In Read, Watch on February 24, 2011 at 9:43 am
Palladium is a French boot manufacturing company. Johnny Knoxville is best known for his MTV series “Jackass” and its subsequent movie iterations.
Put this unlikely pair together and you get a remarkable 3-part documentary on the current state of Detroit. From the Palladium website:
Once the fourth-largest metropolis in America—some have called it the Death of the American Dream. Today, the young people of the Motor City are making it their own DIY paradise where rules are second to passion and creativity. They are creating the new Detroit on their own terms, against real adversity. We put our boots on and went exploring.
Part 1 of Detroit Lives is embedded here above. You can find Parts 2 and 3 on the project’s website.
The documentary is unexpected in a few ways. Johnny Knoxville doing something serious? Detroit isn’t a complete disaster? A city actually going with lack of regulation and/or structure to help with rebirth?
One of the most grabbing things for me was at 3:00 in Part 1 (above). Ko Melina is a Detroit musician who describes an instance of “pick-and-choose journalism” about Cass Tech high school. The news story talked about the old dilapidated abandoned school campus without mentioning the brand new campus right across the street. The video is striking.
It is good to see evidence of the city’s rebirth, even in the face of an American public and a press that only want to tell one story.
UDPATE: Another noteworthy Detroit video would be the Superbowl commercial for the Chrysler 200. (Watch here.) After the game, Fast Company did a piece talking about the impact the ad had on the city:
But a Super Bowl ad from the company that is now 25%-owned by foreigners has the whole city buzzing today. Chrysler, which is run by Fiat chief Sergio Marchionne, delivered a rousing two-minute spot last night that summed up the hopes of everyone who believes the city can come back strong. The ad made the front page of today’s Detroit Free Press, with the headline “Motor City Pride.”
In Read on September 14, 2010 at 7:28 am
17-year-old Steven Ortiz used Craigslist to trade up from an old cell phone to a 2000 Porsche Boxter:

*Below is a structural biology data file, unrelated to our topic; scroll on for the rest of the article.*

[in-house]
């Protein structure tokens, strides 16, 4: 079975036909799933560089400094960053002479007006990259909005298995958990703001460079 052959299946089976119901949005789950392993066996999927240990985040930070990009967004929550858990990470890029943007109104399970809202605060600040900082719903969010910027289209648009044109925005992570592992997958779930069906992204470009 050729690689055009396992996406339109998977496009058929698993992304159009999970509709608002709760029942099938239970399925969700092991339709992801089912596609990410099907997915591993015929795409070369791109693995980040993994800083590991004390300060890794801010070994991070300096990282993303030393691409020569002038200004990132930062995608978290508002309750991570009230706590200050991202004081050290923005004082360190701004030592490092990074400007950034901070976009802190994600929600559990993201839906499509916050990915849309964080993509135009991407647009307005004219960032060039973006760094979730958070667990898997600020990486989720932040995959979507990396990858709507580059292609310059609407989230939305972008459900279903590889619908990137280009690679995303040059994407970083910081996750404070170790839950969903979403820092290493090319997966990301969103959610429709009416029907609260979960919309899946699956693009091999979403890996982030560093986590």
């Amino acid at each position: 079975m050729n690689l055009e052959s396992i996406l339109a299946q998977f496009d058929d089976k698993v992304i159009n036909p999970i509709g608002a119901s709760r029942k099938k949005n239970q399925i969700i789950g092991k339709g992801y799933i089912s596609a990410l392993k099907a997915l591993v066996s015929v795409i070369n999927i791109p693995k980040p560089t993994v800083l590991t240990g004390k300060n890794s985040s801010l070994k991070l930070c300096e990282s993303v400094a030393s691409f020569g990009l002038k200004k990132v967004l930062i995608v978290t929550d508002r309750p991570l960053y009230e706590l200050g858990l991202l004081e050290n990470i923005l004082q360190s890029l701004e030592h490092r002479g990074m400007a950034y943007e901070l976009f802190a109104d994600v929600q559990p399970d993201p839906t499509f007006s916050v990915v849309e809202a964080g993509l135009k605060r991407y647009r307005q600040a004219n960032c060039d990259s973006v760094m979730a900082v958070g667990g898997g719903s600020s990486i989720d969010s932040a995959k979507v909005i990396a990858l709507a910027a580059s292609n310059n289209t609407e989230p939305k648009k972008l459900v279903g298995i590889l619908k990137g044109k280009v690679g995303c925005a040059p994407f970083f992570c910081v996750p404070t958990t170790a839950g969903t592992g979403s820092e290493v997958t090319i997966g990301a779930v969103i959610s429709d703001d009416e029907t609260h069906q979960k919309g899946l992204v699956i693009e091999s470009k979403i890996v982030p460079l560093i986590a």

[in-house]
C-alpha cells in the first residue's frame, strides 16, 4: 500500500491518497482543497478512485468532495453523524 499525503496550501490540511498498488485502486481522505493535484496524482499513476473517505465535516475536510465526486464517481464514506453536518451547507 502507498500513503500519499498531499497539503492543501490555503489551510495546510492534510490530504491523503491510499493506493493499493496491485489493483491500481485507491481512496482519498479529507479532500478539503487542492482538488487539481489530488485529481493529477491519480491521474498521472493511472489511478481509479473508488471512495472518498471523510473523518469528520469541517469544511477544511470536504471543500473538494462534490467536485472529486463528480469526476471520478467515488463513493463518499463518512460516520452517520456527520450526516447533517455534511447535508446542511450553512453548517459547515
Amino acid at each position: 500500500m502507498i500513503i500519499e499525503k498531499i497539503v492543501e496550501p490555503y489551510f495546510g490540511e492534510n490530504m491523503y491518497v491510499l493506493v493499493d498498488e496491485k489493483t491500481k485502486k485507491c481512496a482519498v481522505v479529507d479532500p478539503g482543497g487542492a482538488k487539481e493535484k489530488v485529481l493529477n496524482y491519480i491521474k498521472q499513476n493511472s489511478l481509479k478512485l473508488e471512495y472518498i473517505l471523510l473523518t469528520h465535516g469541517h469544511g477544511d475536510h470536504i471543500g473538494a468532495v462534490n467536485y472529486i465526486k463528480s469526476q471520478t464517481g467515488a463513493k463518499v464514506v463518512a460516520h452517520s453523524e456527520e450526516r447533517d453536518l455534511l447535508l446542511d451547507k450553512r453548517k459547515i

Steven started his lucrative journey when his friend gave him an old cell phone – the sort most people would throw away or shove into a junk drawer. He traded that phone for a better phone, which he then traded for an i-Pod touch. He traded that for a series of dirt bikes, a MacBook Pro, and a 1987 Toyota 4Runner.
At the time, Steven was just 15 and unable to drive his new acquisition. So he quickly swapped it out for a souped-up off-road golf cart, another more valuable dirt bike, a streetbike, then a series of cars ending with a 1975 Ford Bronco. He spent a few months enjoying each acquisition before determining he was looking for something else.
Ortiz with his Boxter. Photo by Watchara Phomicinda/Whittier Daily News.
Steven made 14 swaps over two years. The Bronco (his second-to-last item) was probably worth more than the Porsche. Someone offered him a locksmith business in exchange for the Ford, but he turned it down to get the Boxter instead.
In Read, Watch on July 28, 2010 at 7:03 am
You’ve likely been aware of the recent Old Spice ads featuring Isaiah Mustafa. The first commercial aired during this year’s Superbowl and garnered tons of attention:
A couple weeks ago, Old Spice Man reappeared in a well-executed two-day social media frenzy, posting 180-ish videos that directly interacted with real-life people via Twitter.
Business Insider has a great wrap-up on the campaign which includes some behind-the-scenes info:
As people tweeted questions about manliness to the Old Spice Man, he began posting near-real-time video vignettes responding to the queries, all in character and with no small degree of humor as he stood bare-chested, abdominals front and center in a bathroom set with the creative crew and comedy copywriters of Wieden + Kennedy behind the camera furiously writing jokes and chasing down props.
Here’s the link to Old Spice’s YouTube page and a slew of the response videos.